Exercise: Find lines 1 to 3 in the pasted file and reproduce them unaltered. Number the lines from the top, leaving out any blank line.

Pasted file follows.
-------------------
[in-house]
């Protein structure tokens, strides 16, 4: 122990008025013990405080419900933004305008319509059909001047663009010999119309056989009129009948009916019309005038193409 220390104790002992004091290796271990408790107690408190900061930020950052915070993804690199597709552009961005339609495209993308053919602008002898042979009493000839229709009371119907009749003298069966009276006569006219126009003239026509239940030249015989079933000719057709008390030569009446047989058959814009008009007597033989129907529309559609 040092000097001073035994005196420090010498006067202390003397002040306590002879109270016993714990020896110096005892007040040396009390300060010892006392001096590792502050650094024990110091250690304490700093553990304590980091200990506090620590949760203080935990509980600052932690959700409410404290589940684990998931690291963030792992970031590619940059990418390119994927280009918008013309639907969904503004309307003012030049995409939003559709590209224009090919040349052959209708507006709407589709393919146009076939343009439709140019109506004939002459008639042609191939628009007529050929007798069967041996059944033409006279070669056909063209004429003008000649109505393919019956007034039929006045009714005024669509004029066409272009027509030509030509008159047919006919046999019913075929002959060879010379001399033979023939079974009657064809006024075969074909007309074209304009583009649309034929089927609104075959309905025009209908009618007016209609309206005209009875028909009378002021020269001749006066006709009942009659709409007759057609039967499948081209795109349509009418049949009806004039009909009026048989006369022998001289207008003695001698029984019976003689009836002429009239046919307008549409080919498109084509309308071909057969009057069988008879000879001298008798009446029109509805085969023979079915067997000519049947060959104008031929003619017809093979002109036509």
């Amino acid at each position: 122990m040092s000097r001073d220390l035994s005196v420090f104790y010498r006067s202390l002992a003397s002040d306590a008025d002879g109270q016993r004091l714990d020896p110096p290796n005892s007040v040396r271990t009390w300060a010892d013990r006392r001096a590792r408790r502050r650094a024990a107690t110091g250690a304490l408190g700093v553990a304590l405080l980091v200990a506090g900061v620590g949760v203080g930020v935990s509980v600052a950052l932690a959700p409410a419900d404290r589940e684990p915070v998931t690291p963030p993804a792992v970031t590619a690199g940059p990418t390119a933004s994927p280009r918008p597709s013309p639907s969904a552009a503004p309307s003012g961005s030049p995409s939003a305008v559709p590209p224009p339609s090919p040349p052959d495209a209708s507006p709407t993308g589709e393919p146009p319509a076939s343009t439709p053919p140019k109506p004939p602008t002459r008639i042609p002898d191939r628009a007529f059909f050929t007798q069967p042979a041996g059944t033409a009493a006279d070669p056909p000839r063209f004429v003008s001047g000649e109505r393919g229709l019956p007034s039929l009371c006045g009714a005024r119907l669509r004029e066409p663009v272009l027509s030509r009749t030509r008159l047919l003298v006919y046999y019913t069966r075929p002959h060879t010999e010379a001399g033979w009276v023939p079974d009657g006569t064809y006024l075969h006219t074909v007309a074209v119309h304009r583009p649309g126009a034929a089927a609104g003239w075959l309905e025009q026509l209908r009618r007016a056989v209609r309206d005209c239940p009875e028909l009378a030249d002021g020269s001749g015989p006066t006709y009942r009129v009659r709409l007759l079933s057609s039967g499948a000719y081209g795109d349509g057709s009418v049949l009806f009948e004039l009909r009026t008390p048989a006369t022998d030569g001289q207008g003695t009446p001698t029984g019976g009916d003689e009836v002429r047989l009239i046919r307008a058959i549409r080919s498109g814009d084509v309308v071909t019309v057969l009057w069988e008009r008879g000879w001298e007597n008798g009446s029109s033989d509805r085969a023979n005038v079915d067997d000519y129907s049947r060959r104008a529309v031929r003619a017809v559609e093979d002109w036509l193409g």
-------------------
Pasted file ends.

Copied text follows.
[in-house]
């Protein structure tokens, strides 16, 4: 122990008025013990405080419900933004305008319509059909001047663009010999119309056989009129009948009916019309005038193409 220390104790002992004091290796271990408790107690408190900061930020950052915070993804690199597709552009961005339609495209993308053919602008002898042979009493000839229709009371119907009749003298069966009276006569006219126009003239026509239940030249015989079933000719057709008390030569009446047989058959814009008009007597033989129907529309559609 040092000097001073035994005196420090010498006067202390003397002040306590002879109270016993714990020896110096005892007040040396009390300060010892006392001096590792502050650094024990110091250690304490700093553990304590980091200990506090620590949760203080935990509980600052932690959700409410404290589940684990998931690291963030792992970031590619940059990418390119994927280009918008013309639907969904503004309307003012030049995409939003559709590209224009090919040349052959209708507006709407589709393919146009076939343009439709140019109506004939002459008639042609191939628009007529050929007798069967041996059944033409006279070669056909063209004429003008000649109505393919019956007034039929006045009714005024669509004029066409272009027509030509030509008159047919006919046999019913075929002959060879010379001399033979023939079974009657064809006024075969074909007309074209304009583009649309034929089927609104075959309905025009209908009618007016209609309206005209009875028909009378002021020269001749006066006709009942009659709409007759057609039967499948081209795109349509009418049949009806004039009909009026048989006369022998001289207008003695001698029984019976003689009836002429009239046919307008549409080919498109084509309308071909057969009057069988008879000879001298008798009446029109509805085969023979079915067997000519049947060959104008031929003619017809093979002109036509």
């Amino acid at each position: 122990m040092s000097r001073d220390l035994s005196v420090f104790y010498r006067s202390l002992a003397s002040d306590a008025d002879g109270q016993r004091l714990d020896p110096p290796n005892s007040v040396r271990t009390w300060a010892d013990r006392r001096a590792r408790r502050r650094a024990a107690t110091g250690a304490l408190g700093v553990a304590l405080l980091v200990a506090g900061v620590g949760v203080g930020v935990s509980v600052a950052l932690a959700p409410a419900d404290r589940e684990p915070v998931t690291p963030p993804a792992v970031t590619a690199g940059p990418t390119a933004s994927p280009r918008p597709s013309p639907s969904a552009a503004p309307s003012g961005s030049p995409s939003a305008v559709p590209p224009p339609s090919p040349p052959d495209a209708s507006p709407t993308g589709e393919p146009p319509a076939s343009t439709p053919p140019k109506p004939p602008t002459r008639i042609p002898d191939r628009a007529f059909f050929t007798q069967p042979a041996g059944t033409a009493a006279d070669p056909p000839r063209f004429v003008s001047g000649e109505r393919g229709l019956p007034s039929l009371c006045g009714a005024r119907l669509r004029e066409p663009v272009l027509s030509r009749t030509r008159l047919l003298v006919y046999y019913t069966r075929p002959h060879t010999e010379a001399g033979w009276v023939p079974d009657g006569t064809y006024l075969h006219t074909v007309a074209v119309h304009r583009p649309g126009a034929a089927a609104g003239w075959l309905e025009q026509l209908r009618r007016a056989v209609r309206d005209c239940p009875e028909l009378a030249d002021g020269s001749g015989p006066t006709y009942r009129v009659r709409l007759l079933s057609s039967g499948a000719y081209g795109d349509g057709s009418v049949l009806f009948e004039l009909r009026t008390p048989a006369t022998d030569g001289q207008g003695t009446p001698t029984g019976g009916d003689e009836v002429r047989l009239i046919r307008a058959i549409r080919s498109g814009d084509v309308v071909t019309v057969l009057w069988e008009r008879g000879w001298e007597n008798g009446s029109s033989d509805r085969a023979n005038v079915d067997d000519y129907s049947r060959r104008a529309v031929r003619a017809v559609e093979d002109w036509l193409g």